Harold Wood Hospital. In 1909 West Ham County Borough acquired The Grange as a children's convalescent home for patients from the Plaistow Fever Hospital.   In 1911 a new block was built.  Named after Dr John Biernacki the Home's first Medical Superintendent and the Physician-Superintendent of the Plaistow Fever Hospital.  In 1930 more blocks were added and the home took chronic adult cases, to relieve the Public Assistance Home at Leyton on a temporary basis.  In the Second World War it took military wounded and civilian air-raid casualties in prefabricated huts built in the grounds. It was known as Harold Wood Hospital and remained as such after the war. It joined the NHS in 1948 and was expanded in the 1960s to become a District General Hospital. The Hospital closed in 2006.  The site was sold to developer to Countryside Properties for housing development called Kings Park. The original house, The Grange, remains
Disablement Services Centre.
The Harold Wood Polyclinic. A GP walk-in health centre in a building, once the McKesson Computer Centre, was opened in 2010.
28-30 Oasis House.  An adult mental health clinic run by the Upminster Community Mental Health Team
24 Harold Wood Community Health Clinic
St. Peter’s Church. Built by J.J. Crowe in 1938-9 as a successor to an iron church in Church Road. The foundation stone was laid by the Matthews brothers, the local millers – and is a memorial to Frederick Lawson Matthews, who was killed in 1916.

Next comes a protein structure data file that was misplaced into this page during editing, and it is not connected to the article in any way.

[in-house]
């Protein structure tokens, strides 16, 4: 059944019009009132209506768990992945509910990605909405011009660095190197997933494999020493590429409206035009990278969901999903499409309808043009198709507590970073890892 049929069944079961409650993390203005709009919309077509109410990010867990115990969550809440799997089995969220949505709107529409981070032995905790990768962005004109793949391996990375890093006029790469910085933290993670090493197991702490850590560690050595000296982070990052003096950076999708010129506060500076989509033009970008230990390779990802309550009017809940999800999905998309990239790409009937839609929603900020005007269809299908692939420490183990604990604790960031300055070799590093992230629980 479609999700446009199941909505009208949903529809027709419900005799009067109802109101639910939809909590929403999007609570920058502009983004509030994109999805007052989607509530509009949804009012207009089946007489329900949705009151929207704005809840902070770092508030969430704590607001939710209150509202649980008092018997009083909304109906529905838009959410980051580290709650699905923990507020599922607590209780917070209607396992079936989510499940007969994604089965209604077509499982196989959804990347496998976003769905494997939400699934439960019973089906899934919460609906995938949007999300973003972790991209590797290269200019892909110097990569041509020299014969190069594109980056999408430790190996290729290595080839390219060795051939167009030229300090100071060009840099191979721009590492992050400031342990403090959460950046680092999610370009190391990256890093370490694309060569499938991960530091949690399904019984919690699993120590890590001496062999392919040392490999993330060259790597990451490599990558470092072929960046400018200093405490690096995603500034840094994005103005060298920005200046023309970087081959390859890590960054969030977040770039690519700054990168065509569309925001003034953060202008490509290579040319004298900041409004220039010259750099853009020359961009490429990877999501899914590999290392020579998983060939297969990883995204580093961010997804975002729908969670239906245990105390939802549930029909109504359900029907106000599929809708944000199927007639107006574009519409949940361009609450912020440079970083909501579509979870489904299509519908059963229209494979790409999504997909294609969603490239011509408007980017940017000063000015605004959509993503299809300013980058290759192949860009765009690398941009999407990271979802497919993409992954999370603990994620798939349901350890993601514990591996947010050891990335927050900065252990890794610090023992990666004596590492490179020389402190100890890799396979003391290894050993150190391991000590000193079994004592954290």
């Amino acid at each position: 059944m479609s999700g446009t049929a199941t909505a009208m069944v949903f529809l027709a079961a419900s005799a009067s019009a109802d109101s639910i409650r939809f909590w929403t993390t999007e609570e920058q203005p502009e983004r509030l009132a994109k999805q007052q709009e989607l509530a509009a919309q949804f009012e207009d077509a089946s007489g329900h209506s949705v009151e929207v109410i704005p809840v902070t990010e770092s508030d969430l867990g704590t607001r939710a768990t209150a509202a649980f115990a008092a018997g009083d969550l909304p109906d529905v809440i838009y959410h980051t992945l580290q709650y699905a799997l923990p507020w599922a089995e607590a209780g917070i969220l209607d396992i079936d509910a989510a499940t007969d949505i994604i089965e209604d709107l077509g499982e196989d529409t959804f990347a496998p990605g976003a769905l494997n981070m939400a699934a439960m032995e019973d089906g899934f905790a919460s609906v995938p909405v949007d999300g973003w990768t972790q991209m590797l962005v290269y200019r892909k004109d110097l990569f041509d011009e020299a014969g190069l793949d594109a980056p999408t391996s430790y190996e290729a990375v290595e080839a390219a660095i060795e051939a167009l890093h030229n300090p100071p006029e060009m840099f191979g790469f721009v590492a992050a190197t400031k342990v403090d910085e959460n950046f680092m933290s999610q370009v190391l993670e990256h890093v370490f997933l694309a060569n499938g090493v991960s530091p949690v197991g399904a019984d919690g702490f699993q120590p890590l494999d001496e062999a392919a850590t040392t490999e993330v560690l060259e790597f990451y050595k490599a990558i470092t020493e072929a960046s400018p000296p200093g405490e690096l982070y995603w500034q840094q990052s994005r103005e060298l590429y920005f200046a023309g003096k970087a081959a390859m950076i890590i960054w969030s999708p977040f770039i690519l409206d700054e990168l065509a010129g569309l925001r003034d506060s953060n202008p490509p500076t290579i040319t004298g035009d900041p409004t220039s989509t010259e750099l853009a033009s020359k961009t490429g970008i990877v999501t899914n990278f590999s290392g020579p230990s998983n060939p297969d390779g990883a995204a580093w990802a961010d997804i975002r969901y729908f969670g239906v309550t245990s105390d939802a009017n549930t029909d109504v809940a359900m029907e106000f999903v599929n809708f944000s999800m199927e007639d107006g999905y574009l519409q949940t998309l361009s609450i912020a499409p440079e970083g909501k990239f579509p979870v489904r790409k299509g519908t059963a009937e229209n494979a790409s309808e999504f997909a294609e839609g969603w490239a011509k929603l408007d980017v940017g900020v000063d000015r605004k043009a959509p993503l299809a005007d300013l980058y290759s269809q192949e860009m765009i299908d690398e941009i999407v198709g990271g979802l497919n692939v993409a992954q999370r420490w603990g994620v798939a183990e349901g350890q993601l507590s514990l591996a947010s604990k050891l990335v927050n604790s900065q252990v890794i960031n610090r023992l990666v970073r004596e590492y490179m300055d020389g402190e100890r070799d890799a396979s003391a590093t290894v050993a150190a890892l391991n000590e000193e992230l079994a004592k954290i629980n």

Methodist church. There were Methodists in Harold Wood from 1889. In 1929 a church and school were built in Gubbins Lane, with the aid of funds from William Mallinson. A new church was built in 1962, and the 1929 building to the rear became a hall.
Harold Wood Neighbourhood Centre.   This is in an old school building which was originally a National school opened with the help of John Compton, the main landowner in 1886. In it 1933 was reorganized for juniors and infants and was still in use in 1975

Harold Wood Park.
Harold Wood was a small hamlet on the edge of the Royal hunting park. Housing development began with the opening of a half here by the Great Eastern Railway. Land was given to Hornchurch Urban District Council in 1934 for use by Harold Wood Cricket Club in an area to the east of this square. Harold Wood Park has since had a range of recreational facilities and recently a refurbishment of the tennis courts.

Station road
King Harold Hotel. Built in 1868 as part of the station development

St Clements Avenue
London South Bank University campus.  This is a nursing study centre with 700 Nursing students. There are three nursing skills laboratories set up to replicate hospital wards

Brennand. Ilford to Shenfield.
British History online. Hornchurch.
Clunn. Face of London
Essex Journal
Field. London Place Names
Hornchurch During the Great War. Web site
London Borough of Havering. Web site.
London Gardens Online. Website
Lost Hospitals of London. Web site
Nairn. Modern Buildings


Anonymous said…
Essex County Council wouldn't have been building stuff in Harold Wood in the late 1960s, so it must have been in 1959 if they built it. Why? Because Harold Wood left Essex in 1965. Ever since it has been in London, in the London Borough of Havering.